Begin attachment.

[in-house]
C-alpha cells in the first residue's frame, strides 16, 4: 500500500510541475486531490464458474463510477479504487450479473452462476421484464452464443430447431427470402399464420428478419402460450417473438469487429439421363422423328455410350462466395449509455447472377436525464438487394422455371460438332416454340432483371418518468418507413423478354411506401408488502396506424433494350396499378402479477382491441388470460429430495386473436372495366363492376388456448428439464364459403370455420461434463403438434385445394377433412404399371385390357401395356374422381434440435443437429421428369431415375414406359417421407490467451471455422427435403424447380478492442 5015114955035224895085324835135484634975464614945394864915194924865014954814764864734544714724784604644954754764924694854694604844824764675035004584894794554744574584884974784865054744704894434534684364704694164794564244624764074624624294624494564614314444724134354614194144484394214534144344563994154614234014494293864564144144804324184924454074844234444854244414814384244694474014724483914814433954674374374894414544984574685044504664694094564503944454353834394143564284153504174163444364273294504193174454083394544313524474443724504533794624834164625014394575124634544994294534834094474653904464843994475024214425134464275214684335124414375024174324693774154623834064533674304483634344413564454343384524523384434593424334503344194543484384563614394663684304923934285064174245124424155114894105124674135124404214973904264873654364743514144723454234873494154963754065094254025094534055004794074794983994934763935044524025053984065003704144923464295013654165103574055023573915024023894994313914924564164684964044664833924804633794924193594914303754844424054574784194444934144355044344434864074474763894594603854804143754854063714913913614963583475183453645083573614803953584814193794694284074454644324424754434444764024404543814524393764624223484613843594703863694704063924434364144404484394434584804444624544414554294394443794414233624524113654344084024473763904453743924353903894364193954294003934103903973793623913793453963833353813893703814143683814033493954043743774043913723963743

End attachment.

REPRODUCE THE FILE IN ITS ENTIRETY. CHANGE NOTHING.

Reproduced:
[in-house]
C-alpha cells in the first residue's frame, strides 16, 4: 500500500510541475486531490464458474463510477479504487450479473452462476421484464452464443430447431427470402399464420428478419402460450417473438469487429439421363422423328455410350462466395449509455447472377436525464438487394422455371460438332416454340432483371418518468418507413423478354411506401408488502396506424433494350396499378402479477382491441388470460429430495386473436372495366363492376388456448428439464364459403370455420461434463403438434385445394377433412404399371385390357401395356374422381434440435443437429421428369431415375414406359417421407490467451471455422427435403424447380478492442 5015114955035224895085324835135484634975464614945394864915194924865014954814764864734544714724784604644954754764924694854694604844824764675035004584894794554744574584884974784865054744704894434534684364704694164794564244624764074624624294624494564614314444724134354614194144484394214534144344563994154614234014494293864564144144804324184924454074844234444854244414814384244694474014724483914814433954674374374894414544984574685044504664694094564503944454353834394143564284153504174163444364273294504193174454083394544313524474443724504533794624834164625014394575124634544994294534834094474653904464843994475024214425134464275214684335124414375024174324693774154623834064533674304483634344413564454343384524523384434593424334503344194543484384563614394663684304923934285064174245124424155114894105124674135124404214973904264873654364743514144723454234873494154963754065094254025094534055004794074794983994934763935044524025053984065003704144923464295013654165103574055023573915024023894994313914924564164684964044664833924804633794924193594914303754844424054574784194444934144355044344434864074474763894594603854804143754854063714913913614963583475183453645083573614803953584814193794694284074454644324424754434444764024404543814524393764624223484613843594703863694704063924434364144404484394434584804444624544414554294394443794414233624524113654344084024473763904453743924353903894364193954294003934103903973793623913793453963833353813893703814143683814033493954043743774043913723963743